The hospital is also focused on providing a multi disciplinary approach to its thoracic patients. “Such an approach has really taken over cancer care. Tumor boards and other collaborative efforts are significantly advancing the quality of treatment,” Dr. Shaw said, adding that a plan of action is put into place as soon as a patient receives a diagnosis.

“A cancer diagnosis provokes anxiety, of course, so we like to expedite treatment,” he said. “Our team immediately goes to work scheduling all necessary tests and appointments, getting the patient into our system in a rapid fashion.” Asked to name an additional treatment breakthrough, he took little time for his answer. “Immunotherapy is an incredible development in terms of treating lung and esophageal cancer as well as in the potential treatment of other chest tumors,” he said. “I think in the near future, it will be used before surgery to shrink tumors, and is a sector of medicine that is making a lot of other promising strides.” Additionally, diagnostic tools like navigational bronchoscopy and liquid biopsies are helping with the early detection of tumors and Dr. Shaw feels those concepts will only develop further.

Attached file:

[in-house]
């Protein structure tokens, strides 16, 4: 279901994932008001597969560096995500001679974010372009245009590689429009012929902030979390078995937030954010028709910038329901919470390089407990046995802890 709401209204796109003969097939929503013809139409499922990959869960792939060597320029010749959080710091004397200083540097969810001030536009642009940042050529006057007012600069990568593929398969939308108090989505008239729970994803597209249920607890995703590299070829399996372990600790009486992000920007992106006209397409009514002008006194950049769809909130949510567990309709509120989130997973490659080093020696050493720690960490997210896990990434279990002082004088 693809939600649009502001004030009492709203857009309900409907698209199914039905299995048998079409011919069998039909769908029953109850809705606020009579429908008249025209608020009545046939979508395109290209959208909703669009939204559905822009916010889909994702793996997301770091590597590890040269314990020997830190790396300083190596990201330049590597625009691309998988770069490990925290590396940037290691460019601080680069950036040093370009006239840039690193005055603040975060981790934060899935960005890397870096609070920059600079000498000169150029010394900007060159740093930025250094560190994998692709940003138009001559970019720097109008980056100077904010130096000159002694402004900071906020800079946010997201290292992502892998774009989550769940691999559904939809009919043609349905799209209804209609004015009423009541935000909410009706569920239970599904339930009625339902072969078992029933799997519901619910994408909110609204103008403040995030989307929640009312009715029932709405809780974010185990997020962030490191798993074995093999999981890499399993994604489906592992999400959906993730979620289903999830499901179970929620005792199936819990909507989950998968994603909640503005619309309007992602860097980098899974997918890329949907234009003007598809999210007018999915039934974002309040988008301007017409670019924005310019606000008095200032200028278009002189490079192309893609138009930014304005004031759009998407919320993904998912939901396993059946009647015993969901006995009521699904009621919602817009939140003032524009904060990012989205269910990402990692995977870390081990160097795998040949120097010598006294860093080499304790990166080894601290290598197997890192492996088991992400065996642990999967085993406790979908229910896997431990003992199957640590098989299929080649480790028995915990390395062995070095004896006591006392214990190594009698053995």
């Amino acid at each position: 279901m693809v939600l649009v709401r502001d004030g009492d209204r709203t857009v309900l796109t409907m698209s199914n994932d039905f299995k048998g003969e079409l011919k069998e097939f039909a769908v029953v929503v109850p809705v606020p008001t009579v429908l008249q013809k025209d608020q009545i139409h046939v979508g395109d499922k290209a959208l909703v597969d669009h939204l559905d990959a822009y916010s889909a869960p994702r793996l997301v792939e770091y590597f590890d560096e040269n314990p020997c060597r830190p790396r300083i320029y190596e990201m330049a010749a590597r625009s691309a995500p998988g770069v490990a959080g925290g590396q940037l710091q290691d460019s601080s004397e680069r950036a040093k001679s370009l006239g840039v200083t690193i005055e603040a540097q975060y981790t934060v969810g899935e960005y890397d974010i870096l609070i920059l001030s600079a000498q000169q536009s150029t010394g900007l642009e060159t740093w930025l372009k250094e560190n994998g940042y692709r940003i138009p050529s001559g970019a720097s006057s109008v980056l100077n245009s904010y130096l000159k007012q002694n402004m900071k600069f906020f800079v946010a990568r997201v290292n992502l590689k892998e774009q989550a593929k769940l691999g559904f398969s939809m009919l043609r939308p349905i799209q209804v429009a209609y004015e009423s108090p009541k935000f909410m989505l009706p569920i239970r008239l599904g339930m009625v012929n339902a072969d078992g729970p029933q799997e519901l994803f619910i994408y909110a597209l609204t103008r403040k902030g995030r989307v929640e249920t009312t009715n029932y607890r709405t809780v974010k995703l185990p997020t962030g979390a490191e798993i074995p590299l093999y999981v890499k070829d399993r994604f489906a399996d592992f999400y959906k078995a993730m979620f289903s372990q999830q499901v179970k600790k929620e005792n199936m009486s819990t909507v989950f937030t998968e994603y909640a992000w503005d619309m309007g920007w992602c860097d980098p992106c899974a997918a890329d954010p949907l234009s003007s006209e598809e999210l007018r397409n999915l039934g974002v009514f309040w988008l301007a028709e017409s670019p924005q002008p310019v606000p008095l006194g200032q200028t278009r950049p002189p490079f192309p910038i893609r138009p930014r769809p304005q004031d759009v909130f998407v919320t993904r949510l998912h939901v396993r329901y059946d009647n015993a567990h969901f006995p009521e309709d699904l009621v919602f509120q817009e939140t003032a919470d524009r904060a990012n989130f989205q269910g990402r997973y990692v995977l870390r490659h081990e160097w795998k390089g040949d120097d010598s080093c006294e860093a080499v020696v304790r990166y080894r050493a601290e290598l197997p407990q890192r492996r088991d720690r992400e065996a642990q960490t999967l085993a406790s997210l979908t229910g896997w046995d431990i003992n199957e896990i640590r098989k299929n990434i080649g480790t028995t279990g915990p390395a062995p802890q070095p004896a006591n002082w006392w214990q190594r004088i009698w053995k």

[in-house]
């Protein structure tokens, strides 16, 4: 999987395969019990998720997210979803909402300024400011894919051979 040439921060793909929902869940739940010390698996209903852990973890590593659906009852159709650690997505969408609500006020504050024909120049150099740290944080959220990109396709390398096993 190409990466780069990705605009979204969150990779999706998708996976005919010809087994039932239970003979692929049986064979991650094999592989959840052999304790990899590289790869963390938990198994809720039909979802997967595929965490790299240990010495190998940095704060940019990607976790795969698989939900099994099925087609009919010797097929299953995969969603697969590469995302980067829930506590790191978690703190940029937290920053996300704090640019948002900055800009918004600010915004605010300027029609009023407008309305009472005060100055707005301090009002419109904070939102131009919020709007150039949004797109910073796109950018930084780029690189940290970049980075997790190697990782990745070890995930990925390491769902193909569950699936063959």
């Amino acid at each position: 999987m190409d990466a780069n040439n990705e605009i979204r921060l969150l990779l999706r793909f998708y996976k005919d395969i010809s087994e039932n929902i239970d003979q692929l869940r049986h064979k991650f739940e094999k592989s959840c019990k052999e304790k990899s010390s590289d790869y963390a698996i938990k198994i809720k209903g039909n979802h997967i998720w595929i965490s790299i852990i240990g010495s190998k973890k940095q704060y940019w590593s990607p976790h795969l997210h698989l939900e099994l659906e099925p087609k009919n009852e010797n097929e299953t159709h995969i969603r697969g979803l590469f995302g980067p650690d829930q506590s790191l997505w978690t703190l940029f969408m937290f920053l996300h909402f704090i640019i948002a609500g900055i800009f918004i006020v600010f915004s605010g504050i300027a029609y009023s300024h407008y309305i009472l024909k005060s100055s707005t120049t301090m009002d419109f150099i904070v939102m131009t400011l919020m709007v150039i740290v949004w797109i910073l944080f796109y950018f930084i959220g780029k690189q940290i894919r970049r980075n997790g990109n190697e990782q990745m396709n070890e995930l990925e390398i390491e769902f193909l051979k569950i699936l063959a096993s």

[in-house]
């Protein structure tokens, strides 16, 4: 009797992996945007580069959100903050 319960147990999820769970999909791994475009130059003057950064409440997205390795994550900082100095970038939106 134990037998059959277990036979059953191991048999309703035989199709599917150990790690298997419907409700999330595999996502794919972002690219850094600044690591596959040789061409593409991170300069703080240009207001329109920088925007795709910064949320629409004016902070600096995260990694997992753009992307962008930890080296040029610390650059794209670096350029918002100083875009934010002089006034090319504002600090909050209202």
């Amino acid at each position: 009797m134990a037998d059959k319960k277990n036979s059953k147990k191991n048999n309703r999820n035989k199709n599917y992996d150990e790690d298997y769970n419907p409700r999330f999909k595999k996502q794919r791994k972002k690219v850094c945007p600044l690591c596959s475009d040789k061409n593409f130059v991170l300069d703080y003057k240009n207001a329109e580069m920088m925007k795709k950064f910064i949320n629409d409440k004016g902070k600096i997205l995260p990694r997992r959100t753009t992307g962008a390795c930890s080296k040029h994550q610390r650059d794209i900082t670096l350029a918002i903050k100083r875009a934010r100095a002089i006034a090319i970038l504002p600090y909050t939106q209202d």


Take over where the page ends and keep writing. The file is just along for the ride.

“I think these advanced bronchoscopic and endoscopic techniques will open up entirely new ways for both the diagnosis and treatment of small lung cancers or esophageal tumors that are superficial and confined to the mucosa,” he said. “I also think more advancements will be made in nuclear medicine, allowing for pinpoint radiation and ablative treatments that can destroy a tumor without surgery.”

And it’s all happening right here in Brooklyn. “Maimonides is an academic center, so we are teaching residents and participating in research while at the same time embracing the community hospital philosophy,” Dr. Shaw concluded. “We are treating borough residents right here where they live. You do not have to travel far to receive fantastic care.”

Maimonides Medical Center
4802 Tenth Avenue / 888 MMC DOCS /
maimonidesmed.org